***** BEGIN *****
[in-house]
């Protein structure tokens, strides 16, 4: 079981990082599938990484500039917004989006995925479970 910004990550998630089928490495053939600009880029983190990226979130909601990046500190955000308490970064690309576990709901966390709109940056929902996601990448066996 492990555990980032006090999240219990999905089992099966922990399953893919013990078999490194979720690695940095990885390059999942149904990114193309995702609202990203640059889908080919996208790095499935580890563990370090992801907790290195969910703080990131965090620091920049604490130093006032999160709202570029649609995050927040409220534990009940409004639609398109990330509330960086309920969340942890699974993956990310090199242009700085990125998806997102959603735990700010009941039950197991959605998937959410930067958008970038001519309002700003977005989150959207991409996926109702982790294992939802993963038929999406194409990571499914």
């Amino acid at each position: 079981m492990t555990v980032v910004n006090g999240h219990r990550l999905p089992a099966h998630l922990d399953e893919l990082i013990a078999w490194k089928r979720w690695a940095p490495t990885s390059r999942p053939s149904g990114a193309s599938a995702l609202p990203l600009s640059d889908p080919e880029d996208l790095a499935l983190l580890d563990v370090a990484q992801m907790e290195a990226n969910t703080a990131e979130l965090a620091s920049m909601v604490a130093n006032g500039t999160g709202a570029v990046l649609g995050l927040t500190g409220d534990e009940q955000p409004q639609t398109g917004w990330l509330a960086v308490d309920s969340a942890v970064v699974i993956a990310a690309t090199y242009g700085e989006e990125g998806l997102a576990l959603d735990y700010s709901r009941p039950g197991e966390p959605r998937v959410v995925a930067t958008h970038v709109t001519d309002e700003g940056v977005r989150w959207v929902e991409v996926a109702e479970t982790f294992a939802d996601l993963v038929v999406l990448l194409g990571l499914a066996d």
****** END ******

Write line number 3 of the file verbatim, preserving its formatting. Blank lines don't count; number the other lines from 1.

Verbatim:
């Amino acid at each position: 079981m492990t555990v980032v910004n006090g999240h219990r990550l999905p089992a099966h998630l922990d399953e893919l990082i013990a078999w490194k089928r979720w690695a940095p490495t990885s390059r999942p053939s149904g990114a193309s599938a995702l609202p990203l600009s640059d889908p080919e880029d996208l790095a499935l983190l580890d563990v370090a990484q992801m907790e290195a990226n969910t703080a990131e979130l965090a620091s920049m909601v604490a130093n006032g500039t999160g709202a570029v990046l649609g995050l927040t500190g409220d534990e009940q955000p409004q639609t398109g917004w990330l509330a960086v308490d309920s969340a942890v970064v699974i993956a990310a690309t090199y242009g700085e989006e990125g998806l997102a576990l959603d735990y700010s709901r009941p039950g197991e966390p959605r998937v959410v995925a930067t958008h970038v709109t001519d309002e700003g940056v977005r989150w959207v929902e991409v996926a109702e479970t982790f294992a939802d996601l993963v038929v999406l990448l194409g990571l499914a066996d």